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Smith v. Julian

United States District Court, S.D. Indiana, Terre Haute Division

March 14, 2017

KEION LAMONE SMITH, Petitioner,
v.
S. JULIAN, Warden, Respondent.

          ENTRY DISMISSING ACTION AND DIRECTING ENTRY OF FINAL JUDGMENT

          Hon. William T. Lawrence, United States District Judge

         I.

         Petitioner Keion Lamone Smith is confined within this District serving the executed portion of a 120-month sentence following his conviction in the United States District Court for the Eastern District of Michigan. PACER records show that no appeal was taken from his conviction and that the motion for relief pursuant to 28 U.S.C. § 2255, filed in June 2016 and docketed as No. 2:16-cv-12348-RHC, remains pending. Smith seeks a seeks a writ of habeas corpus pursuant to 28 U.S.C. § 2241(c)(3), contending that the Federal Bureau of Prisons (“BOP”) has improperly computed his sentence by failing to give him credit for time in pretrial custody from August 21, 2013 through March 18, 2014.

         II.

         A.

         According to 18 U.S.C. § 3585(a), “[a] sentence to a term of imprisonment commences on the date the defendant is received in custody awaiting transportation to . . . the official detention facility at which the sentence is to be served.” Credit for prior custody is specifically addressed by 18 U.S.C. § 3585(b), which provides:

A defendant shall be given credit toward the service of a term of imprisonment for any time he has spent in official detention prior to the date the sentence commences-
(1) as a result of the offense for which the sentence was imposed; or
(2) as a result of any other charge for which the defendant was arrested after the commission of the offense for which the sentence was imposed; that has not been credited against another sentence.

         The Seventh Circuit has made clear that § 3585(b) forbids the BOP from giving prior custody credit when that credit has been applied to another sentence. See Gigsby v. Bledsoe, 223 Fed.Appx. 486, 489 (7th Cir. 2007); United States v. Ross, 219 F.3d 592, 594 (7th Cir. 2000). In Gigsby, the Seventh Circuit determined that where the state credited the petitioner for time spent in custody before the commencement of his federal sentence, he was not entitled to the same benefit from the BOP merely because his subsequent federal sentence was ordered to run concurrently. Gigsby, 223 Fed.Appx at 489.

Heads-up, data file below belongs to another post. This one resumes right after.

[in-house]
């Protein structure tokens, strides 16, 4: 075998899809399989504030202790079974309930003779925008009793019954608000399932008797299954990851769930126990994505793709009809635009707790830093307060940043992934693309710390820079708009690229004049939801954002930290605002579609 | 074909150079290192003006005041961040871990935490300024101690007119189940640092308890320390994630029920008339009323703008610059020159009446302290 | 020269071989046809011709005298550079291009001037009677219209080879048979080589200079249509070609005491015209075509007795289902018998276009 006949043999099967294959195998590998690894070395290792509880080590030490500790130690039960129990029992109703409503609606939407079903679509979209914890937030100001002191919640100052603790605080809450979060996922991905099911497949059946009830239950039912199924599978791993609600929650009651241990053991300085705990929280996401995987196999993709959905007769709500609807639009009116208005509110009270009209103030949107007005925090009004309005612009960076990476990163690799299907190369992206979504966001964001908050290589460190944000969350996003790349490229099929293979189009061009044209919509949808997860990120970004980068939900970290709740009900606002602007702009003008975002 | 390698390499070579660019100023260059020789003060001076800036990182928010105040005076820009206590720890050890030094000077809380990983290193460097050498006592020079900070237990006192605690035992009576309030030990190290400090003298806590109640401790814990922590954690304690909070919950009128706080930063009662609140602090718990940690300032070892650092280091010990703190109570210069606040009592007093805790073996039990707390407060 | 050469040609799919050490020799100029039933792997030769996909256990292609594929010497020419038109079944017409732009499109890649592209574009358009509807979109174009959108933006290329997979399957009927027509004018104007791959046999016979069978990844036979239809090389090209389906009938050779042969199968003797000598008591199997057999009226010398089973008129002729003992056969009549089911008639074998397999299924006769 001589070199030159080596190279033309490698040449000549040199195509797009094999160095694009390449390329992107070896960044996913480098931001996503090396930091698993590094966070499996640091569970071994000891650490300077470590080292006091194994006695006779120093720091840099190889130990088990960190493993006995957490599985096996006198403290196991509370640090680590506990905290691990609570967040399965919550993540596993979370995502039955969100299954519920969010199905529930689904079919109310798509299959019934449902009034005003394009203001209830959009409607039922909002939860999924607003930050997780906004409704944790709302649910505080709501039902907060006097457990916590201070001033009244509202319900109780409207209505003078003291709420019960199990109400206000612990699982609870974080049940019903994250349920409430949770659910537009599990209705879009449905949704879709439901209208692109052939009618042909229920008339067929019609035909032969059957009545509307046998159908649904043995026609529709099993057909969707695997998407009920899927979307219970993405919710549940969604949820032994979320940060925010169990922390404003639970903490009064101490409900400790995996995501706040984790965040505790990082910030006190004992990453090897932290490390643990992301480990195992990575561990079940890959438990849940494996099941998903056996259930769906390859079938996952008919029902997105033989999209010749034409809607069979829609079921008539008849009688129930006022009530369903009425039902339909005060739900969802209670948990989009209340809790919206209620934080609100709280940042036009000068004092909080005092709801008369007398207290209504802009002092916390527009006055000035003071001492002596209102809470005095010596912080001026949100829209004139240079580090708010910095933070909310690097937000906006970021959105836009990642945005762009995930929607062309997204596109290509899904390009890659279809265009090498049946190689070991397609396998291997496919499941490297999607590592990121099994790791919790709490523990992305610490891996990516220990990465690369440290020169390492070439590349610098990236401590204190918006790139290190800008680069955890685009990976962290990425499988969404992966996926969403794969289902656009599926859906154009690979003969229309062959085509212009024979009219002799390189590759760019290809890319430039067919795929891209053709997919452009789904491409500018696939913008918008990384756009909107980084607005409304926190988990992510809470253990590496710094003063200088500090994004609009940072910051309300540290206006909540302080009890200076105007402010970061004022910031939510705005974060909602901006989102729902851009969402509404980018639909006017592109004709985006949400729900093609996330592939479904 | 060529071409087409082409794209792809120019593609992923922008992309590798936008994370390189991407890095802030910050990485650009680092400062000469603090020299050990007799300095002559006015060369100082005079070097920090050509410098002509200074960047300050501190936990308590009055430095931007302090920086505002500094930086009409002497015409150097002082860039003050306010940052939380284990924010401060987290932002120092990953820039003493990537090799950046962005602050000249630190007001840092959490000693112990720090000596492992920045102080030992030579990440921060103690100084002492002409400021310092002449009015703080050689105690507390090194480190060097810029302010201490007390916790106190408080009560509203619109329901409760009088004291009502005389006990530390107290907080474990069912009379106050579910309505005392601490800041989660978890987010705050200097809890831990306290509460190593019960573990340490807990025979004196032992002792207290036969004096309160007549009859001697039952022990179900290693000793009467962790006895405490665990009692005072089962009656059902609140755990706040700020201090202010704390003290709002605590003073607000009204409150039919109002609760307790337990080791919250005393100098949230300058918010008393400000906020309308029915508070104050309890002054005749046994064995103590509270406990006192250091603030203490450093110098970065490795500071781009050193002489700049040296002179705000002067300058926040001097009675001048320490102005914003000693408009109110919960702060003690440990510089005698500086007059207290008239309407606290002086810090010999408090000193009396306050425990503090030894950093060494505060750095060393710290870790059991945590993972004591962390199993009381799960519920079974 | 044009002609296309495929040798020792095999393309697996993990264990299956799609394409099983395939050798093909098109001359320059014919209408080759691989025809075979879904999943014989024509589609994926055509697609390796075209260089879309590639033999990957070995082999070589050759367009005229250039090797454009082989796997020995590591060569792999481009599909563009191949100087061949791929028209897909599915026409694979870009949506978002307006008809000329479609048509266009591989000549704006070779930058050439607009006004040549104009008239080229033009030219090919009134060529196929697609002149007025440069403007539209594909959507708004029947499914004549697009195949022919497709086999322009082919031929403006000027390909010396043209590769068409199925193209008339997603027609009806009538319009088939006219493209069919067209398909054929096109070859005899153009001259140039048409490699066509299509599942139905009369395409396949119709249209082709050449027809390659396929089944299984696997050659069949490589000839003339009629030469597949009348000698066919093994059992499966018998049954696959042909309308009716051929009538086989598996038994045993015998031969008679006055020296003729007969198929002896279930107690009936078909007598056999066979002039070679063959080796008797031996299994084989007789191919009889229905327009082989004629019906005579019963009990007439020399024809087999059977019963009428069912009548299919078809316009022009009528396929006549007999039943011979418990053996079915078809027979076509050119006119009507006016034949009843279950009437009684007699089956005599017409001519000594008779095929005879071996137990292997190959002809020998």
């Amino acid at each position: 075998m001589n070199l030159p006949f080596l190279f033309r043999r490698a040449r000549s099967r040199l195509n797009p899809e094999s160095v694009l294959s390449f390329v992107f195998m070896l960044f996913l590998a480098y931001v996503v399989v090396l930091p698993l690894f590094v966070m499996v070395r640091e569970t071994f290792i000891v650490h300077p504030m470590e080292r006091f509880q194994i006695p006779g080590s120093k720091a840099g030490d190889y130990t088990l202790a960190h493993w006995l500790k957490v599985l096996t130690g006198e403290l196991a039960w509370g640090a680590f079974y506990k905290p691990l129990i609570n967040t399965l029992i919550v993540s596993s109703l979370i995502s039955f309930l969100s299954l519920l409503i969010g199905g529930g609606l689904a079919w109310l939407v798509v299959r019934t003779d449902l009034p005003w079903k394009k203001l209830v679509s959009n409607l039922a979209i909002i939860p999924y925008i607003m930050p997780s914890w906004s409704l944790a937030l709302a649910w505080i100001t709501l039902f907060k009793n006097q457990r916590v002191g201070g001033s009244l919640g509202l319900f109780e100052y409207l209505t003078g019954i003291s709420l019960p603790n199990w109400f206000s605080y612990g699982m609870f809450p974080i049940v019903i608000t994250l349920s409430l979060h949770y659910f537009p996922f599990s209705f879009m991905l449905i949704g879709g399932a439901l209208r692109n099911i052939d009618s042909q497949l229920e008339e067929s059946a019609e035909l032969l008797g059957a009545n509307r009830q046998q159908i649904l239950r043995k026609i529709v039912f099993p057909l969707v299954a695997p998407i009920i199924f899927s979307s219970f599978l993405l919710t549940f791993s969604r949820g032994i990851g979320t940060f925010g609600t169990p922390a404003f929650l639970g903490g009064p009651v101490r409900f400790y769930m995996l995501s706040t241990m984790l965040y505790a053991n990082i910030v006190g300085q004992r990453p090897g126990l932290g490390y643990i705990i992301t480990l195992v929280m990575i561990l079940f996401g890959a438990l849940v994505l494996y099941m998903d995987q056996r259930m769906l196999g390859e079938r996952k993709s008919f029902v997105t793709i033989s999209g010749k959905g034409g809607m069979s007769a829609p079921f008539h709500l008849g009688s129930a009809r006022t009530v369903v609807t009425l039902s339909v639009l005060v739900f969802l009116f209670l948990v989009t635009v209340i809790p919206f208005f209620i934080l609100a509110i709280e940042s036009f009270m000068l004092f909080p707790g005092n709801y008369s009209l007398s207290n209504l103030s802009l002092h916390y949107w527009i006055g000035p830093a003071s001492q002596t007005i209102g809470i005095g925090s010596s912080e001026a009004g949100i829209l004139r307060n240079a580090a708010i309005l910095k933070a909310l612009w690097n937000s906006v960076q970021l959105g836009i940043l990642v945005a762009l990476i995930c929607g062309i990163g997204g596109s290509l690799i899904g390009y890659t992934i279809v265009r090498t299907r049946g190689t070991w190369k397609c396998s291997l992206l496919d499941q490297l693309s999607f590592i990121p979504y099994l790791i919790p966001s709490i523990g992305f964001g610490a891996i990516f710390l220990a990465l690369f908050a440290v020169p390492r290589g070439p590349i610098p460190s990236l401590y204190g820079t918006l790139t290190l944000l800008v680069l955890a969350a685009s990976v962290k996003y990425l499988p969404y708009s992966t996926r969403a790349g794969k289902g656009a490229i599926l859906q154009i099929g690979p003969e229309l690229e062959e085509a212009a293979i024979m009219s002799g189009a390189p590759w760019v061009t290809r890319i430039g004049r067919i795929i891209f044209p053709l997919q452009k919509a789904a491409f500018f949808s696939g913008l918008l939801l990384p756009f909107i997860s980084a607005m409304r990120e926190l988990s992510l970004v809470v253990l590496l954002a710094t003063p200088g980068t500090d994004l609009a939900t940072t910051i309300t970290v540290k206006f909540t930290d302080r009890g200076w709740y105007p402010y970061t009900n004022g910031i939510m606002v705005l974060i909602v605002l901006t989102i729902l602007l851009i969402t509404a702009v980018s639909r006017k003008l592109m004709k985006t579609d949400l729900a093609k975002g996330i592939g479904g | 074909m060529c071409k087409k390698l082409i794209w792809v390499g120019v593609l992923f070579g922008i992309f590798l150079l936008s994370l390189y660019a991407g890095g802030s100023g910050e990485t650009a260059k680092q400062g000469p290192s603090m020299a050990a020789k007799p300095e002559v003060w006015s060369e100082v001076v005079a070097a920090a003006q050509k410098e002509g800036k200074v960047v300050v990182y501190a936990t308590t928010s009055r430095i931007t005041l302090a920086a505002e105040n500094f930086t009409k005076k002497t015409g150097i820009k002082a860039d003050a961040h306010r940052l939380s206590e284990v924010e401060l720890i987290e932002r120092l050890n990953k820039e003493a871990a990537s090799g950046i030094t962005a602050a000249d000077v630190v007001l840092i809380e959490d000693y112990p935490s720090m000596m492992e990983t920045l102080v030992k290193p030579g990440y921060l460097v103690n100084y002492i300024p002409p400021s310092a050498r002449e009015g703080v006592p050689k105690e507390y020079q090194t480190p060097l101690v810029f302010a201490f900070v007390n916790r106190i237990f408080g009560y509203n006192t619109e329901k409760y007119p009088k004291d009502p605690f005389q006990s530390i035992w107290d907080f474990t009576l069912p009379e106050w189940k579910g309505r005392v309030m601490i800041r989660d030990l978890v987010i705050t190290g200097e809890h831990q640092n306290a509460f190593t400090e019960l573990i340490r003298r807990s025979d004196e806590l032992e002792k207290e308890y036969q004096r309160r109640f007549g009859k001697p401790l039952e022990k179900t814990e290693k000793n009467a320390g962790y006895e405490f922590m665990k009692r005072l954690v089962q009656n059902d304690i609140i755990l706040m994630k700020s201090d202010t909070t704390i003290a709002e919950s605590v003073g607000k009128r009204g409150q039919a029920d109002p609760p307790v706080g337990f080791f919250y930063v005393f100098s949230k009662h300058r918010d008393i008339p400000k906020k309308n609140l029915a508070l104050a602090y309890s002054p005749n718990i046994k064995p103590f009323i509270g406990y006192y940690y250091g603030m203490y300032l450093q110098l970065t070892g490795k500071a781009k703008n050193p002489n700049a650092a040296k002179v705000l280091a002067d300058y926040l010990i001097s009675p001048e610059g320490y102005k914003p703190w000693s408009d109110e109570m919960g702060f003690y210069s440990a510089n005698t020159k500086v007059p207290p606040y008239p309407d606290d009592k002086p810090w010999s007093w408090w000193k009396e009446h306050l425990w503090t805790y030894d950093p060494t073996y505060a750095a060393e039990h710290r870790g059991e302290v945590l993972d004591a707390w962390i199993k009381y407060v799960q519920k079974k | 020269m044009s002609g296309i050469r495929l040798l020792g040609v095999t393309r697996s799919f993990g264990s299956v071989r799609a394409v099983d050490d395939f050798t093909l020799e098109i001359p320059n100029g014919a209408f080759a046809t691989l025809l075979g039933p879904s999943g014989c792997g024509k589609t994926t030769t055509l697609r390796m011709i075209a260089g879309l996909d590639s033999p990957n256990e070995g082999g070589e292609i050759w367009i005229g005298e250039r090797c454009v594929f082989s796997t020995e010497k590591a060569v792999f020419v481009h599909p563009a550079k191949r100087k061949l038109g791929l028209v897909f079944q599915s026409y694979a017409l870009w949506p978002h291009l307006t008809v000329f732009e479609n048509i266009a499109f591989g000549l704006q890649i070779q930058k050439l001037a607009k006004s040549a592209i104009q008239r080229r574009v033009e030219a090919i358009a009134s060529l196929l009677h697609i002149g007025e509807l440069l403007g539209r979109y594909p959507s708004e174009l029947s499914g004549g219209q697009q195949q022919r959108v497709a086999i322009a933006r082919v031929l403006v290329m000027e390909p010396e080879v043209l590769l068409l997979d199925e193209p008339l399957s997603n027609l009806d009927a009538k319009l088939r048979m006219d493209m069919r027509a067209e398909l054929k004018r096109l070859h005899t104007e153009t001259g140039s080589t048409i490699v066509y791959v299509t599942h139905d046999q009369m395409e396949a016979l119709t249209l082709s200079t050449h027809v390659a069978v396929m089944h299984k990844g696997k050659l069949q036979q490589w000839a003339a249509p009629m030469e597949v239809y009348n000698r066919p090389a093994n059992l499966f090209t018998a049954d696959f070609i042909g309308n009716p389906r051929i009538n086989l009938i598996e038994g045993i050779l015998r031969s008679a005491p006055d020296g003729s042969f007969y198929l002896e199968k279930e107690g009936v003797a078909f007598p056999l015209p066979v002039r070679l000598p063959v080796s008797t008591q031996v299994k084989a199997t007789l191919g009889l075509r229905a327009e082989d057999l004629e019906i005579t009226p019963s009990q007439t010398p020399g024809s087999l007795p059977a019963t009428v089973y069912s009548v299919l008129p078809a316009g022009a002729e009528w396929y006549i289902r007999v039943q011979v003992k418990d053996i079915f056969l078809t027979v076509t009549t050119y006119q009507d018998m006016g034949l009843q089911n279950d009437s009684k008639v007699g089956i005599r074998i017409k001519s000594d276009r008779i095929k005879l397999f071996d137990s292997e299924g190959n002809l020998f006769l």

B.

         The facts and circumstances pertinent to Smith's habeas claim are the following: On December 14, 2012, Smith was arrested by Detroit Police for weapons offenses. Three days later, Smith was arrested for parole violation based on the December 14th arrest just described. The state weapons charges were dismissed on December 27, 2012. On the following date, Smith was charged in federal court in the Eastern District of Michigan with being a Felon in Possession of a Firearm, in violation of 18 U.S.C. §§ 922(j) and 924(a) (hereafter “the federal charge”). On June 11, 2013, Michigan filed a parole detainer with federal authorities. Smith was sentenced on the federal charge on August 21, 2013 (hereafter “the federal sentence”).

         Smith was taken into custody by state authorities on November 8, 2013 and his parole was revoked by Michigan authorities on December 11, 2013. He was given credit for all his time spent ...


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